Decentralization is important because building systems that distribute power is important. Building systems that resist abuses of power is important.
In it’s simplest definition, decentralization is the degree to which an entity within the system can resist coercion and still function as part of the system. Now be careful, coercion doesn’t mean force, it means negative incentives to align with an authority.
Note how nothing in the above definition explicitly references the distribution or the ownership of entities.
Nodes can be distributed across whole planet and can be operated by dozens of independent organizations and the system, as a whole, could still be centralized.
A great example of the above is Email. Email clients are very diverse, the same with providers, however when it comes to decisions that impact the whole system, a handful of centralized actors (and in particular, Google) have a very large say in the outcome.
And here we come the concept of Practical Centralization. The idea that even if a protocol is designed with autonomy in mind, the way that it has been deployed/implemented has resulted in uneven power distribution. See: email (gmail), ntp (google, canonical) etc.
Practical centralization is a hard concept to grasp because it isn’t obvious from reading a paper or protocol spec how adoption will play out. However, it is nevertheless something that has to be designed against.
Hard coded defaults/trust anchors, centralized upgrade severs, user preference, proprietary features, spam, ddos prevention…so many things can practically cause emergent centralization and give a handful of people uneven control over the whole system (and it’s future direction).
We need to move beyond naive conceptualizations of decentralization (like the percentage of nodes owned by an entity), and instead, holistically, understand how trust and power are given, distributed and interact.
As an example let’s take my favorite decentralized protocol: Ricochet. Assuming the continued operation of the Tor network - ricochet users can continue communicating with other uses without any interference or assistance from the developers or anyone else.
If the project shut down tomorrow, or updated the software to attempt to censor specific clients, those ricochet peers would still work.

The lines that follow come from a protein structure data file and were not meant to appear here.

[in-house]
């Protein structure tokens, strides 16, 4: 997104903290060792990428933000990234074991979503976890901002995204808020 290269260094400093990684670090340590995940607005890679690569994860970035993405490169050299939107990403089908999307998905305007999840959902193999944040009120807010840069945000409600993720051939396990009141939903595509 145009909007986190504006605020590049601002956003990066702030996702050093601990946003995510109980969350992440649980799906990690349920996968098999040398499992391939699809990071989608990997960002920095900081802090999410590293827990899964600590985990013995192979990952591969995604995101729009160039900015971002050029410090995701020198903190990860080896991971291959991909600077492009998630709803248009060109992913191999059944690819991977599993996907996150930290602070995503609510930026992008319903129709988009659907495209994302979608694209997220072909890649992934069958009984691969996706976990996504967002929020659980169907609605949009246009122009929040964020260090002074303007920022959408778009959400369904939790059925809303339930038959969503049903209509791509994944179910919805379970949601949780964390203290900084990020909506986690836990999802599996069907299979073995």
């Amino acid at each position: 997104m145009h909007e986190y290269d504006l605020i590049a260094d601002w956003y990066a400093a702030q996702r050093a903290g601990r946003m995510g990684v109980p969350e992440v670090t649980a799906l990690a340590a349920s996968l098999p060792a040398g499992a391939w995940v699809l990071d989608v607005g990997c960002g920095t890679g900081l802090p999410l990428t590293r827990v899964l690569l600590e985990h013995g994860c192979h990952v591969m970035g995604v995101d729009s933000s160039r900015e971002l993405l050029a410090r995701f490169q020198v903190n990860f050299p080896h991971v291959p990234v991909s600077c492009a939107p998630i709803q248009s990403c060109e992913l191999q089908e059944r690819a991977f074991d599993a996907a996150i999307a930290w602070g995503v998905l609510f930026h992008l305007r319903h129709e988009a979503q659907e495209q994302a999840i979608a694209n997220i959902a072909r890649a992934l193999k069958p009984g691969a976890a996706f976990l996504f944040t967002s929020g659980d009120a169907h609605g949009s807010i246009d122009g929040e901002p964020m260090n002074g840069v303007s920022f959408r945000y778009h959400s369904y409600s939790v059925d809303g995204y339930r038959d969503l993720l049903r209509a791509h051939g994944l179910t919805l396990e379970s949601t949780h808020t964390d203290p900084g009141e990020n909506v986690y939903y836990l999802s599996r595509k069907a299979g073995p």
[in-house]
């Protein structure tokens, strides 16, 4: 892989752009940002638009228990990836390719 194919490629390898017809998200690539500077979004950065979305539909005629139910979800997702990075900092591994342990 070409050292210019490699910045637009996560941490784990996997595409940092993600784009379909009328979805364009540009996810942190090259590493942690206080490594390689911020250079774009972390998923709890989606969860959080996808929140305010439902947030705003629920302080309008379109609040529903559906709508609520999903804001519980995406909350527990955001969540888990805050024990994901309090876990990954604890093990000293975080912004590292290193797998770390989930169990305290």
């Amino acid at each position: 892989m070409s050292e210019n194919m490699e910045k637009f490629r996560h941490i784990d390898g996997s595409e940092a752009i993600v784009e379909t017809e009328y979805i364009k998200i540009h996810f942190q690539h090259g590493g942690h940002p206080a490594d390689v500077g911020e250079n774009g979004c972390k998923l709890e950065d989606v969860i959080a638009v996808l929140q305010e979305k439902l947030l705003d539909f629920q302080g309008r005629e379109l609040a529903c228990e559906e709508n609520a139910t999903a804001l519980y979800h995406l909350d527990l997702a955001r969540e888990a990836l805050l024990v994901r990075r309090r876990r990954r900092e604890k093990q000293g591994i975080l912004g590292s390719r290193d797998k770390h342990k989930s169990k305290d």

I also built on top of the ricochet protocol completely separate from the canonical spec. My code can still interoperate should I choose that. It can evolve. Ricochet is therefore decentralized at the Protocol, the Political, and the Practical.
I kind of glanced over a big assumption there (“the continued operation of the Tor network”) - many would see this as evidence that Ricochet is not a decentralized system because it relies on Tor, whose relay consensus is highly centralized around the distribution of the directory server list from the Tor network.
Does that make Ricochet centralized? I don’t believe so.
I could argue that even with the existence of the directory server list that Tor is more decentralized than not. Anyone can spin up a relay. The existence of the centralized directory server list doesn’t compromise the trust associated with Tor’s main function (routing and anonymizing traffic).
Even without that argument, I think it is worth pointing out that it is possible to build decentralized systems on top of centralized ones. In fact, right now it’s the only option for many types of applications - IP addresses assignment is not a decentralized process, internet routing is a highly centralized operation, and going much further down the stack - we only have one planet.
The important principle here is that to be considered decentralized, a system should not undermine the decentralization of the layers below it - and should work to distribute trust & power equitably to the layers above it.
Decentralization is ultimately about distributing trust and power.